Juvenile Polyposis - JP
This disease has been misdiagnosed since it was first reported in 1880 because of its similarity to FAP. It was formally described in 1964. Patients may have anywhere from 5 to 500 juvenile polyps, mostly in the large bowel and rectum. The stomach and small intestine are less commonly affected. There is an increased risk of bowel cancer among juvenile polyps which undergo change in the tissue.
Some patients may have associated malformations of the bowel, heart, or central nervous system from birth.
The most common symptom is painless rectal bleeding. Other warning signs include polyps protruding in the rectum; slipping of one part of the intestine into another; or malnutrition.
For patients with only a few juvenile polyps, regular examination of the entire large bowel and removal of polyps through a fibre optic instrument may be suggested. Surgery is indicated for patients with many polyps, severe symptoms, or change in the polyp tissue. Removal of the large bowel may be recommended and the rectum will either be followed or removed if cancerous changes occur.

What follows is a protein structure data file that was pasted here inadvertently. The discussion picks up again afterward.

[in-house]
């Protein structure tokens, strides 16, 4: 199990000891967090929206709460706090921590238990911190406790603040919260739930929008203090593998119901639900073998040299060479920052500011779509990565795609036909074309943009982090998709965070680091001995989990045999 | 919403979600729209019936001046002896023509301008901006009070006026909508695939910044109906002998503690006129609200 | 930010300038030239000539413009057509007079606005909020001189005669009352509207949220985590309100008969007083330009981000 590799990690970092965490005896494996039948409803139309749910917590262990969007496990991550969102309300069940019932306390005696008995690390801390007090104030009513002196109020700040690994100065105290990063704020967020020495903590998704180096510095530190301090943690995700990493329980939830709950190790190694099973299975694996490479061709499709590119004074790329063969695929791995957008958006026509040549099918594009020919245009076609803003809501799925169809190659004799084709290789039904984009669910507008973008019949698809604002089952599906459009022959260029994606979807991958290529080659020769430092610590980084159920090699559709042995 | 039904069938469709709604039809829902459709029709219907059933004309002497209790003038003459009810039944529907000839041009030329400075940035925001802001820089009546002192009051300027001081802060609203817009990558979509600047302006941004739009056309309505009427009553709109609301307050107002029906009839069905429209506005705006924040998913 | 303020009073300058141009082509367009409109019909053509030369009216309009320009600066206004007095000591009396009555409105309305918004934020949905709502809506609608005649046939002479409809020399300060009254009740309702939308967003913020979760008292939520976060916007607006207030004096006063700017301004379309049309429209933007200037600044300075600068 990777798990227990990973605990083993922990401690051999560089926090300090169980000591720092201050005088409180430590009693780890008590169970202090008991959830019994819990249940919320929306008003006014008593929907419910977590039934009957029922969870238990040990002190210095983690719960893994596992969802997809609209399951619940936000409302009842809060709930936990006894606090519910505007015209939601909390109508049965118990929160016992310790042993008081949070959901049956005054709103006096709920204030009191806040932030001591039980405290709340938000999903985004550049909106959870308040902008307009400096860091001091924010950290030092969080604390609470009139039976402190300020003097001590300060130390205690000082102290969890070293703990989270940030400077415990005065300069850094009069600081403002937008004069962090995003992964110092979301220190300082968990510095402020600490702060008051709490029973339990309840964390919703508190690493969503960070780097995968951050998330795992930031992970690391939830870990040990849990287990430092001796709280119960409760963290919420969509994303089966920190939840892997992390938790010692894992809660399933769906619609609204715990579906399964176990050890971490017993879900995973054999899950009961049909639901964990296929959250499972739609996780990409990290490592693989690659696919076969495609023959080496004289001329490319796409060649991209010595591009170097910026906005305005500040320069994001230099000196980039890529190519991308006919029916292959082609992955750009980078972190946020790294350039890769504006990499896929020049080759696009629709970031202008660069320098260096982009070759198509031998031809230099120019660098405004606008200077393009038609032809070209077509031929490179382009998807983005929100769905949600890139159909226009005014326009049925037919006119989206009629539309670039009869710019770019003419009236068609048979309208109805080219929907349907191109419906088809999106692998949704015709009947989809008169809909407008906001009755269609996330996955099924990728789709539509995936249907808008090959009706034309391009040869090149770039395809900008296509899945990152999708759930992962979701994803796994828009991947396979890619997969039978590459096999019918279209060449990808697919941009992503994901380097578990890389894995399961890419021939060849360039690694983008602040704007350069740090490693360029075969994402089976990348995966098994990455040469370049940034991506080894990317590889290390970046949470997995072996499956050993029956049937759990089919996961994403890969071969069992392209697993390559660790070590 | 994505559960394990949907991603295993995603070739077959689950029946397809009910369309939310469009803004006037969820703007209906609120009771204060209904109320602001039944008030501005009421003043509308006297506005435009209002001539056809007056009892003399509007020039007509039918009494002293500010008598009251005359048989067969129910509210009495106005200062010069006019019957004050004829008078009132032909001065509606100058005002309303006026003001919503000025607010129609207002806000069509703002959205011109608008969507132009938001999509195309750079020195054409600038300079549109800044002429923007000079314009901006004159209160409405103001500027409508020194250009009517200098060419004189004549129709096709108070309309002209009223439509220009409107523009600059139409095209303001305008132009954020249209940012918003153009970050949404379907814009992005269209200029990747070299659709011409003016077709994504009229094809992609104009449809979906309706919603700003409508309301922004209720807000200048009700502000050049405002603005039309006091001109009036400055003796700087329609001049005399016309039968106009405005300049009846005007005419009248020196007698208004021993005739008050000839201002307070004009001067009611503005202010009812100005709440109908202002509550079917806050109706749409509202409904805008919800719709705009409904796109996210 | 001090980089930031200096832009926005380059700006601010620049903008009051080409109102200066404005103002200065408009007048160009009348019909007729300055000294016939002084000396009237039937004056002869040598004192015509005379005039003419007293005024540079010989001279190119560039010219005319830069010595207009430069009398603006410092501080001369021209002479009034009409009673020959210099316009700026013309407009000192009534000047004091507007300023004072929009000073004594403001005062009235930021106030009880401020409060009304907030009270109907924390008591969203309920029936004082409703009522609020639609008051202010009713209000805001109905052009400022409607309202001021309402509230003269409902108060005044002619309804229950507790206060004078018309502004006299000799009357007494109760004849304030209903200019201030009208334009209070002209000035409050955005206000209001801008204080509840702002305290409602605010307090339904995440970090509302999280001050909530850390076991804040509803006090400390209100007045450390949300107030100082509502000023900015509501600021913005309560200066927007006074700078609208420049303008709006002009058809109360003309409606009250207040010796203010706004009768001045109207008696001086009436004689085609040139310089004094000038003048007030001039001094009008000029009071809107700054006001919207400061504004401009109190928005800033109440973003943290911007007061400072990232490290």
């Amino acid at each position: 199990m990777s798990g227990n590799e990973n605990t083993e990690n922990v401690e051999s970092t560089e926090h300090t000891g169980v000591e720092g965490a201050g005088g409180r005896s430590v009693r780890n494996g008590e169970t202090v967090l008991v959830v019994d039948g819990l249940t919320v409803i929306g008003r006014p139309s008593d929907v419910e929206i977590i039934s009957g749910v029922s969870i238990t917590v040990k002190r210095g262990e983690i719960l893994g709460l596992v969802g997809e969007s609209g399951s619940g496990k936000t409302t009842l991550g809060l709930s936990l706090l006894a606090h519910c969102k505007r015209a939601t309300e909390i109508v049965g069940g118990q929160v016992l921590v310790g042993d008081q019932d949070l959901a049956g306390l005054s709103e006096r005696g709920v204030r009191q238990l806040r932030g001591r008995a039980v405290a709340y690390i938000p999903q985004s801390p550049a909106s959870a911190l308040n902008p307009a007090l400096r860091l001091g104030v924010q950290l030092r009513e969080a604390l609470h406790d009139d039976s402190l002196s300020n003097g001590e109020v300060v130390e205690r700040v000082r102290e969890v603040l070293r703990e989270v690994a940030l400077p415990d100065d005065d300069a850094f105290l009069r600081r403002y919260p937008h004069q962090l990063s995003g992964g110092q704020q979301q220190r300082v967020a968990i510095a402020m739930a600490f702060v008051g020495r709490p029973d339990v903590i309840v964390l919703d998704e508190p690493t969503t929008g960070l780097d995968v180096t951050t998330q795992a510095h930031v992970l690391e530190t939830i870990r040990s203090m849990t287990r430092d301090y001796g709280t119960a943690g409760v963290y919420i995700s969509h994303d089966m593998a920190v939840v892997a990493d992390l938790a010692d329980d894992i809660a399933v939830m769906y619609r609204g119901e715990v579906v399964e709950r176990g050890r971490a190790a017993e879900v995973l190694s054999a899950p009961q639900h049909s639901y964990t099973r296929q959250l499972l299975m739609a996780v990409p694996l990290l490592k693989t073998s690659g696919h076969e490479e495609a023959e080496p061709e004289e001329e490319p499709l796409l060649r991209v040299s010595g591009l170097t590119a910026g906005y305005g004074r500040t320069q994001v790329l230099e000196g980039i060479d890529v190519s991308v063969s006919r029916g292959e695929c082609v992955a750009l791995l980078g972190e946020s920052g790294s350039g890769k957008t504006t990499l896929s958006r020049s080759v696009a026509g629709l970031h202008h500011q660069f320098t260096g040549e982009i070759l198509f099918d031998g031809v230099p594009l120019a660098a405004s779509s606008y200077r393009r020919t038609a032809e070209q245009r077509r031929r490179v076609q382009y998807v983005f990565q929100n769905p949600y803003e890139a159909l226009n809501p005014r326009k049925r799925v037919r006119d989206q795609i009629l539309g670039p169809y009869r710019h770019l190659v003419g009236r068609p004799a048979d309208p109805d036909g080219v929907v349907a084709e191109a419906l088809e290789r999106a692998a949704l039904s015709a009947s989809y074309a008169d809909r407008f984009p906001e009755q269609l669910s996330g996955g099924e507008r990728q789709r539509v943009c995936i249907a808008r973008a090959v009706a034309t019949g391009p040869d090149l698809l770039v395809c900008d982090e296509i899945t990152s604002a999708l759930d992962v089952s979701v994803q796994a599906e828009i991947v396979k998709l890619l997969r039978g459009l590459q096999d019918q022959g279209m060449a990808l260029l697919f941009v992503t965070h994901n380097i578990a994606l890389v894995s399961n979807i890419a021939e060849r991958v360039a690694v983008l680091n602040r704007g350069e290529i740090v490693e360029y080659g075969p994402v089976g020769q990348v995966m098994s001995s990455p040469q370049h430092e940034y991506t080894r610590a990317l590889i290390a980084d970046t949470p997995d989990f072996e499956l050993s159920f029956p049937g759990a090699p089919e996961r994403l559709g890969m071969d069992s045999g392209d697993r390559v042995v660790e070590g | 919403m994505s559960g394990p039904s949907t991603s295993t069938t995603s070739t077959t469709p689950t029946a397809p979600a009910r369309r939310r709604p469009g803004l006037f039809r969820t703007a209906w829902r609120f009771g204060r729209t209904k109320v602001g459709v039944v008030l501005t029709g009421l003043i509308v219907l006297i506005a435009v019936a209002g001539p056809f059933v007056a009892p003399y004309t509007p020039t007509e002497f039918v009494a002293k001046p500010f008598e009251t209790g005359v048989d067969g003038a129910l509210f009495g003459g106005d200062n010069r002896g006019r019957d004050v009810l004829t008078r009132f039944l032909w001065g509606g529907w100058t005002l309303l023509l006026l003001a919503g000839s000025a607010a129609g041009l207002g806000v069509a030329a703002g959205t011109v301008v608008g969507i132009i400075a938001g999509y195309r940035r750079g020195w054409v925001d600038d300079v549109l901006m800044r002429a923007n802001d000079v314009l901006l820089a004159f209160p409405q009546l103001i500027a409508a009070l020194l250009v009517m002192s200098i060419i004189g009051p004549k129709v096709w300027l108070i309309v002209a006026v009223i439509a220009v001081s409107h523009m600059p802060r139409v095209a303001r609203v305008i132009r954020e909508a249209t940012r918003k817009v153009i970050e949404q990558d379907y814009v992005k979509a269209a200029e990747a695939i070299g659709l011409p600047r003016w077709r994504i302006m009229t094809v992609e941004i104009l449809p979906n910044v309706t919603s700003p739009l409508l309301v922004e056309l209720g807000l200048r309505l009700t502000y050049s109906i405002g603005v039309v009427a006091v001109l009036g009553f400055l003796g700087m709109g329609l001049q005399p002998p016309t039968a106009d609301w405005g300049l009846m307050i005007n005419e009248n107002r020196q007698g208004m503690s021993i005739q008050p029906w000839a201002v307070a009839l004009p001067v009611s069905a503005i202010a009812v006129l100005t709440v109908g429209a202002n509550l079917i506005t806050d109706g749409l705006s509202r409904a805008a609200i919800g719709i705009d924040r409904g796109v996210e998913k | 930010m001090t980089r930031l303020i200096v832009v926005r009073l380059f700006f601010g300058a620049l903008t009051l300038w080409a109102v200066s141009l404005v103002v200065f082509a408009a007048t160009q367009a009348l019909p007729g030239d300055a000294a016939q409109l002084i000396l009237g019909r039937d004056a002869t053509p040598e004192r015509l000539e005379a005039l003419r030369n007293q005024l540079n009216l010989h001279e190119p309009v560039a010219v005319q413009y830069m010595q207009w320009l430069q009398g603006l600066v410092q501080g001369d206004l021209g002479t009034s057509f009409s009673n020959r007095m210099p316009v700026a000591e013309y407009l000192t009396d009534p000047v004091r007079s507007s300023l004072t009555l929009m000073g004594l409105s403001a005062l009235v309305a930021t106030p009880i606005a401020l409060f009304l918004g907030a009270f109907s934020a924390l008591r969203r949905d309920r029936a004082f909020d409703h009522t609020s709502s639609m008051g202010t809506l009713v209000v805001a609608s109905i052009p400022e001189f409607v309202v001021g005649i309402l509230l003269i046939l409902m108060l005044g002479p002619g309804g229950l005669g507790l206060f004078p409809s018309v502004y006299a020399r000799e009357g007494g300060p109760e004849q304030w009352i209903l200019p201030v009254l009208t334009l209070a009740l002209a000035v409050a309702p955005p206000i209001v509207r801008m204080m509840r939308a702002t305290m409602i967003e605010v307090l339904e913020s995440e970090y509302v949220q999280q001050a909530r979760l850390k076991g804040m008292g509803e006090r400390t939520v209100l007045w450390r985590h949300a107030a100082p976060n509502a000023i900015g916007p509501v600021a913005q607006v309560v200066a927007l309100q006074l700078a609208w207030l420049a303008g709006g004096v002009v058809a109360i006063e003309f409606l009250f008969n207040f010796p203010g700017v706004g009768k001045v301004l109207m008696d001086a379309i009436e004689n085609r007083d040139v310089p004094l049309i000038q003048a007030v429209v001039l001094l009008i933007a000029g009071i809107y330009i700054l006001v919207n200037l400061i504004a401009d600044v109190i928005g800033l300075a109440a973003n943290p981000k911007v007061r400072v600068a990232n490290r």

There is more than one form of juvenile polyposis. Sometimes, several family members are affected. In other cases, there is just one family member with juvenile polyposis. However, there is still a 50 per cent chance for each child of an affected parent to have the disease gene. All first-degree relatives should be examined since early diagnosis and appropriate treatment may prevent the development of cancer.
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